How to stay cool and safe during a heat wave, according to experts
A series of major heat waves are hitting countries around the world, including the U.S, Italy, Greece and the United Kingdom. In the U.S, high temperatures have spread from several south-central states into the Northeast region, breaking at least 60 daily high temperature records in states like Utah, Texas, Oklahoma and Colorado — and triple-digit temperatures are forecast for Washington, D.C. and Wichita, Kansas, over the weekend.
At least 92 large wildfires are currently burning more than 3 million acres across 14 states, according to the National Interagency Fire Center. And almost 100 million people are under excessive heat warnings or heat advisories, according to the National Weather Service.
As Americans battle the heat, CBS News spoke to three experts who offered some do’s and don’ts for keeping cool during high temperatures and how to keep you and your loved ones safe without breaking the bank.
Do: Take shelter
Don’t: Stay outside long
The best and easiest way to stay cool is to seek shelter away from heat, preferably in an air-conditioned home or space.
According to the Centers for Disease Control, more than 700 people die every year from heat-related injuries, which they classify as preventable.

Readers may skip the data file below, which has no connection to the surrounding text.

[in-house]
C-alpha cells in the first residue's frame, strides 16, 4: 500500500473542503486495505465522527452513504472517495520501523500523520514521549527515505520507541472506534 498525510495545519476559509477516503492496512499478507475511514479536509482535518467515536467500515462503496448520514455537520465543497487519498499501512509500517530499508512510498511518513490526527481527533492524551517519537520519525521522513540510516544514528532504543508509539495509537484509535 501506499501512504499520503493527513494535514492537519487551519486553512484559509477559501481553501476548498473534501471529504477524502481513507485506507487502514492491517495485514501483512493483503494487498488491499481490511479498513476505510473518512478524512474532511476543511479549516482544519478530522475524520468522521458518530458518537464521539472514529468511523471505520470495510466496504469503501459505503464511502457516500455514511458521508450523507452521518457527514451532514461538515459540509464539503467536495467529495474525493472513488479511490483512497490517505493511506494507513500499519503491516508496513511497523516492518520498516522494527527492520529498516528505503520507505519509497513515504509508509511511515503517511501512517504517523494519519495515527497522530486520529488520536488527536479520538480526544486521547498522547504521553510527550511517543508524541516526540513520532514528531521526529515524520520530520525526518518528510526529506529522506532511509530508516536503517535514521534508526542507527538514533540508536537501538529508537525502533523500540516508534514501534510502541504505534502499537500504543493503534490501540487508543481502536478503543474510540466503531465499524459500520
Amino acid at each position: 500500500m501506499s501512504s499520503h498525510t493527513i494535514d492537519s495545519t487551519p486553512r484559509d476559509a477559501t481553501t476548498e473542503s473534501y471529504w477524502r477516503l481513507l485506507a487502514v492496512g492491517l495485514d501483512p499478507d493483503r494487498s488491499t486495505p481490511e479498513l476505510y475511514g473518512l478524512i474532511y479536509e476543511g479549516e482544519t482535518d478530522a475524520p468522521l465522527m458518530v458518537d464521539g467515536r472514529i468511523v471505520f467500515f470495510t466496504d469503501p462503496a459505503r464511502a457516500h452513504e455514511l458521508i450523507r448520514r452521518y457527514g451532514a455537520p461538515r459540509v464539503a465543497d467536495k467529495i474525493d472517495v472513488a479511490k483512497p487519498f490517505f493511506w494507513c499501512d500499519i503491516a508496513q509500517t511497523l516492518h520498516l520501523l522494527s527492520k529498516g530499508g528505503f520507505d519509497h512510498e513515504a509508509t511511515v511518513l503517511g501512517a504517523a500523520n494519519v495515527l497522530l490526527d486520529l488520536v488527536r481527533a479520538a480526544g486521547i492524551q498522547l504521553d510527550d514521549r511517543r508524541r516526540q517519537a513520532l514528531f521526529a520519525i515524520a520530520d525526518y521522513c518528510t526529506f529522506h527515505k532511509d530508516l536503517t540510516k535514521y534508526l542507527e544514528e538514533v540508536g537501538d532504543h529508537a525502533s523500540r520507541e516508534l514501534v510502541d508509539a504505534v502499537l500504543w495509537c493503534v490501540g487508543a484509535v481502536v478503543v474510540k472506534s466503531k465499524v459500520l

Prolonged exposure to heat or extreme temperatures affects the body’s ability to regulate heat, according to Dr. Eric Goldberg, medical director of NYU Langone Internal Medicine Associates. This can eventually make sweating, the body’s primary cooling mechanism, ineffective.
Do: Make use of fans
Don’t: Overload your HVAC
For households that want to consume less or conserve more energy during hot days, box fans or ceiling fans can provide added relief at a cheaper price than running air conditions. Chris Janiak, a home care expert at Hippo, a homeowners insurance company said that running ceiling fans counterclockwise pushes air down to the floor and can create a cooler breeze.
Air conditioning units can provide much-needed relief for those sheltering inside during a heat wave. But using your air conditioner correctly could make or break your time in the heat, Janiak said.
Janiak said HVAC systems are designed to keep a set temperature in the house and turn off once that temperature is reached. If you continue to crank up your AC in an effort to cool your house down faster, you could end up overloading your system or dealing with a high electricity bill next month.
“If the main function of an air conditioner is to maintain the temperature in the house, drastically lowering the temperature can cause your system to work harder while increasing costs to run it,” Janiak said. “Keep your thermostat to a commonly maintained temperature throughout the day that varies no more than 10 to 15 degrees, even while you’re away. “
Do: Wear light, thin clothing
Don’t: Take off more clothes
If you have to work outside or in direct exposure to the heat, think about what you’re wearing. It might seem counterintuitive, but taking off more clothes when you’re facing the sun won’t make you any cooler.
Taking off more clothes just makes you more exposed to direct heat and sunlight, Goldberg said, giving you a higher chance of overheating. Instead, wear light and thin clothes while working outside. These prevent direct exposure of skin to sun and can also help absorb some of your sweat away from your skin, making you cooler while you work.